It's time for the yearly batch of retrospectives and predictions. Count me in! Let's see, the big thing of 2007? Well, that had to be multi-core. And, the big prediction for 2008? Why that would be multi-core, once again. There, I'm done. Enjoy your year.
It’s time for the yearly batch of retrospectives and predictions. Count me in! Let’s see, the big thing of 2007? Well, that had to be multi-core. And, the big prediction for 2008? Why that would be multi-core, once again. There, I’m done. Enjoy your year.
I’m not really done… Being a “God does play dice” (and pinball) kind of guy, I find predicting the future to be a somewhat worthless endeavor.
Allow me to elaborate. Most predictions are based on extrapolating a line of some sort. If you extrapolated the game console line, the PS3 and Xbox 360 were destined to crush the Wii. Similarly, Microsoft’s Vista was going to usher in a new era of computing and those $200 Linux desktops from Wal-Mart were never going to sell.
Because the universe is non-linear and pretty much random, one never really knows what the future holds. New developments usually come from outside the box because everyone else is sitting inside the box drinking the market driven Kool-Aid.
Therefore, instead of trying to make some lucky linear predictions to prove I’m some kind of oracle, I’ll make some wild guesses. If they turn out to be wrong, then I can say I told you so. If they are right, then I suppose I got lucky with the dice. So here goes.
First, I believe the time is right for a personal cluster. I’m not talking about a desk-side box with built-in coffee maker, but one that sits on your desk. Why a cluster design and not an SMP box? For one, I believe that the same commodity economics that pushed rack mount clusters past big SMP systems will translate to the desktop. In addition, the cluster approach provides redundancy and power management opportunities not available with the SMP approach.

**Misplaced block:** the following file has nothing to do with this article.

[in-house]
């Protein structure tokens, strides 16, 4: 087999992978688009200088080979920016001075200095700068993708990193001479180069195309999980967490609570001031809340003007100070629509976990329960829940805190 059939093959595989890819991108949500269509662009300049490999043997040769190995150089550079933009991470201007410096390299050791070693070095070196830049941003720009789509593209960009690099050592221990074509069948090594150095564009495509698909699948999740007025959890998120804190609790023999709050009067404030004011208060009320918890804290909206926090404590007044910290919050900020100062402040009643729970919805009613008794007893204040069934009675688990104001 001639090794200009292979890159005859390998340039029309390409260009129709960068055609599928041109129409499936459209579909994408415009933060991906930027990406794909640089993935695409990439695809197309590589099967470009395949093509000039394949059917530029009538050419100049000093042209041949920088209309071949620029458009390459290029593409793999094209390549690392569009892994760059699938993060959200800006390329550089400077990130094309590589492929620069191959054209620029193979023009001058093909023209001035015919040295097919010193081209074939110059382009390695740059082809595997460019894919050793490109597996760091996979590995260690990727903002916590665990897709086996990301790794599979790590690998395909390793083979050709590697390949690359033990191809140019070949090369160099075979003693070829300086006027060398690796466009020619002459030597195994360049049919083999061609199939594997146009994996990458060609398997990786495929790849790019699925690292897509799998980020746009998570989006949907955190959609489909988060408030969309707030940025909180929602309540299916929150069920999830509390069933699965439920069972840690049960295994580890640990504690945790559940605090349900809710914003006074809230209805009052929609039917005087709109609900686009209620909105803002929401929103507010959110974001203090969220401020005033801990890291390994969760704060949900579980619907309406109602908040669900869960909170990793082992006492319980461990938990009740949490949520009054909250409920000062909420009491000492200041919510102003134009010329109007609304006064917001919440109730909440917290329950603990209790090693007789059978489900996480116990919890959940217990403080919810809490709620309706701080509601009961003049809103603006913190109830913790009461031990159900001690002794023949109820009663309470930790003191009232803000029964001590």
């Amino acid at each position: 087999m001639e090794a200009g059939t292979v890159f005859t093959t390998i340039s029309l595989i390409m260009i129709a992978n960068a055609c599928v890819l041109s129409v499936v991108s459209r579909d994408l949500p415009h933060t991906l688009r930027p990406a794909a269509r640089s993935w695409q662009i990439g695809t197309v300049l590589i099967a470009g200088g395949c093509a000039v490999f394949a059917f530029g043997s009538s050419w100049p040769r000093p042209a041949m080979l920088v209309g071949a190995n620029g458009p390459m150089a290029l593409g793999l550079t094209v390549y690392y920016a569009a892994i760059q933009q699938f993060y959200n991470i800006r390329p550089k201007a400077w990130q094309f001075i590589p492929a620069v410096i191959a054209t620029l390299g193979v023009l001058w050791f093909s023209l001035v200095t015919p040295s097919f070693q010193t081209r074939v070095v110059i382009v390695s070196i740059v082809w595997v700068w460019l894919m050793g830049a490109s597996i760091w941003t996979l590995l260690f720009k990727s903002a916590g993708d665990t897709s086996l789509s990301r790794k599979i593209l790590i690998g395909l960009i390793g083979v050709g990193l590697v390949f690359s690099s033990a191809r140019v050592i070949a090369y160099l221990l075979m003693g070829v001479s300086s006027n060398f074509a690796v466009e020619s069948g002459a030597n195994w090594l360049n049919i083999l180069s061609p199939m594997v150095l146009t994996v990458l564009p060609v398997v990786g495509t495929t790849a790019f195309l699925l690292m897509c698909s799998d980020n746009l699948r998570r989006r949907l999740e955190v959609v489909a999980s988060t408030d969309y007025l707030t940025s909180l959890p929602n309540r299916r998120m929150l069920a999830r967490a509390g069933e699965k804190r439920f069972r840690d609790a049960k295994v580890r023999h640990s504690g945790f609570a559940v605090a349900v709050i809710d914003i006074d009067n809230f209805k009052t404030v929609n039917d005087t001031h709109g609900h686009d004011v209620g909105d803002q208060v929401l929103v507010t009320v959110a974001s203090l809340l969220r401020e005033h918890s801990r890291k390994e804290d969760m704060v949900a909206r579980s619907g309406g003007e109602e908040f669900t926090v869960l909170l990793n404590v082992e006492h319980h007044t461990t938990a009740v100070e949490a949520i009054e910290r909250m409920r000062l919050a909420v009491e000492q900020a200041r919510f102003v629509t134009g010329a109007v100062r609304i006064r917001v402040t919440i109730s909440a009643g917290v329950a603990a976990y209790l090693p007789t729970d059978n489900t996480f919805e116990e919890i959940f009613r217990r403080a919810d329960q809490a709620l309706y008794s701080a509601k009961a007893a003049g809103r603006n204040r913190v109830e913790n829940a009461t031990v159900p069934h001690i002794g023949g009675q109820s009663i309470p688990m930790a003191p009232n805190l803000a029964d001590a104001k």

Second, a desktop cluster will provide one GFLOP of HPL performance for less than fifty dollars. That is, expect to achieve 50 GFLOPS or more running HPL for a cost of about $2,500. And if you want to spend a little extra, you will probably have terabyte of RAID1 storage.
Third, in addition to HPC, the desktop cluster will be used for (sit down for this one) Artificial Intelligence (AI). That is right, HAL 9000 is on the way. Of course AI has been oversold in the past, but it has made steady progress. Clusters are great for genetic algorithms, speech recognition, machine learning, neural nets, and sorts of AI type things.
And there is a need for AI. The more connections we have, the more simultaneous conversations we must maintain. The bigger the World Wide Web, the harder it is to find the haystack with your needle in it. AI offers a way to manage your corner of and expanding hyperspace your way.
Still not sure about how AI is going to show up in our ever-growing connected world? Go ask ALICE. Not everyone needs to fold proteins or predict the weather on their desktop just yet, but everyone needs a friend. Welcome to 2008.
Douglas Eadline is the Senior HPC Editor for Linux Magazine.